Walnuts—these crinkly little nuts are perfect for snacking, as a topping for baked goods, and for adding the perfect crunch to that salad. Many people love walnuts because of its instantly recognizable appearance that stands out in dishes, its versatility, its light yet distinct flavor and its crumbly yet crunchy texture. Sure, you’re thanking the universe for creating a nut so delectable to the palate, but did you know that its health benefits will give you so much more reason to love this nut?
Walnuts are rich in many nutrients which makes it an ideal plant food. Vegetarians especially can benefit from eating walnuts since it is one of the plant foods with the highest concentrations of protein, which vegetarians need as a substitute for proteins coming from meat. It is also rich in fiber, which our bodies need for good digestion, healthy gastrointestinal system and soluble fiber can lower bad cholesterol levels and promote better blood glucose levels. Walnuts are also rich in magnesium and B vitamins. Probably the most pronounced benefit of the walnut is that it contains high amounts of antioxidants particularly vitamin E and Omega 3. These antioxidants work to protect the cells and rid the body of free radicals that can cause cell damage and aging. In fact compared to other nuts, walnuts contain significantly higher levels of omega 3 fatty acids as well as alpha linoleic acids which lower the levels of bad cholesterols in the body.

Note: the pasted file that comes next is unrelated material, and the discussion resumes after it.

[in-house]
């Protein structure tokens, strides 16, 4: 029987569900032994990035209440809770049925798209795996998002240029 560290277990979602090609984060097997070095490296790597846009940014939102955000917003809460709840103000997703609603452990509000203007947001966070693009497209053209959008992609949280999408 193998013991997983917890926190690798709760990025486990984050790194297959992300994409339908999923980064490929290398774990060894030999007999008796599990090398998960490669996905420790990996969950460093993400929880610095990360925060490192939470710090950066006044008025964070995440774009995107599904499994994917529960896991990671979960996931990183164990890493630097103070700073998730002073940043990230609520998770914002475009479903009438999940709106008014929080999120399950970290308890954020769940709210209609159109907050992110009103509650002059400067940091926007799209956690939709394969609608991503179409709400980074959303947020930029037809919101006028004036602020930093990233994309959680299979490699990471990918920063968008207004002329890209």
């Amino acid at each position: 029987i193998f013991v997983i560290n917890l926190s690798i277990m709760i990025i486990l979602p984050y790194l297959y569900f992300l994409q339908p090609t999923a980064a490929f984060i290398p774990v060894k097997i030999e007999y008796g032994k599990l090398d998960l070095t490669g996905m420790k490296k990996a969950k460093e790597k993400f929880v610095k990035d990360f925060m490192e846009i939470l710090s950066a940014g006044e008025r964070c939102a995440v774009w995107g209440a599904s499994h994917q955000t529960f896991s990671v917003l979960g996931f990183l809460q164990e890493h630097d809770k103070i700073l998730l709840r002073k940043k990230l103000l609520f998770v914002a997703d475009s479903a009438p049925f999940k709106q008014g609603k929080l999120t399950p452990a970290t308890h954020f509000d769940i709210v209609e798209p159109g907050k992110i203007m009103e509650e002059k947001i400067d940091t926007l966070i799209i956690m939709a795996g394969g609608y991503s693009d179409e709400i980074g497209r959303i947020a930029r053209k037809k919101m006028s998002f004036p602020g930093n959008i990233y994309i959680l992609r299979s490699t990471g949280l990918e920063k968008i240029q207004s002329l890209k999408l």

Walnuts have been studied for a long time for its potential health benefits. It has actually been proven after more than a decade of exhaustive scientific research that regular consumption of walnuts can have a beneficial effect on the elasticity of the blood vessels and in preventing plaque formation which can cause a number of complications including hypertension. That being said, walnuts can actually help decrease the risk of heart attacks and other cardiovascular conditions when made part of your daily diet.
The following health claim has been approved by the FDA in 2004: "Supportive but not conclusive research shows that eating 1.5 oz of walnuts per day, as part of a low saturated fat and low cholesterol diet, and not resulting in increased caloric intake may reduce the risk of coronary heart disease."
The FDA officially recognized in 2003 that nuts do play a role in lowering the risk of contracting heart disease. 7 nuts in particular were named because these nuts are the kinds that only contain less than 4 grams of saturated fats for every 50 grams in weight. These nuts are almond, hazelnuts, pecans, peanuts, some varieties of pine nuts, pistachios and of course, walnuts. There are many ways to incorporate walnuts into your diet, but of course since fats are generally high in fat they are best taken in smaller portions. For walnuts, the recommended daily consumption is at roughly about 20 nuts a day.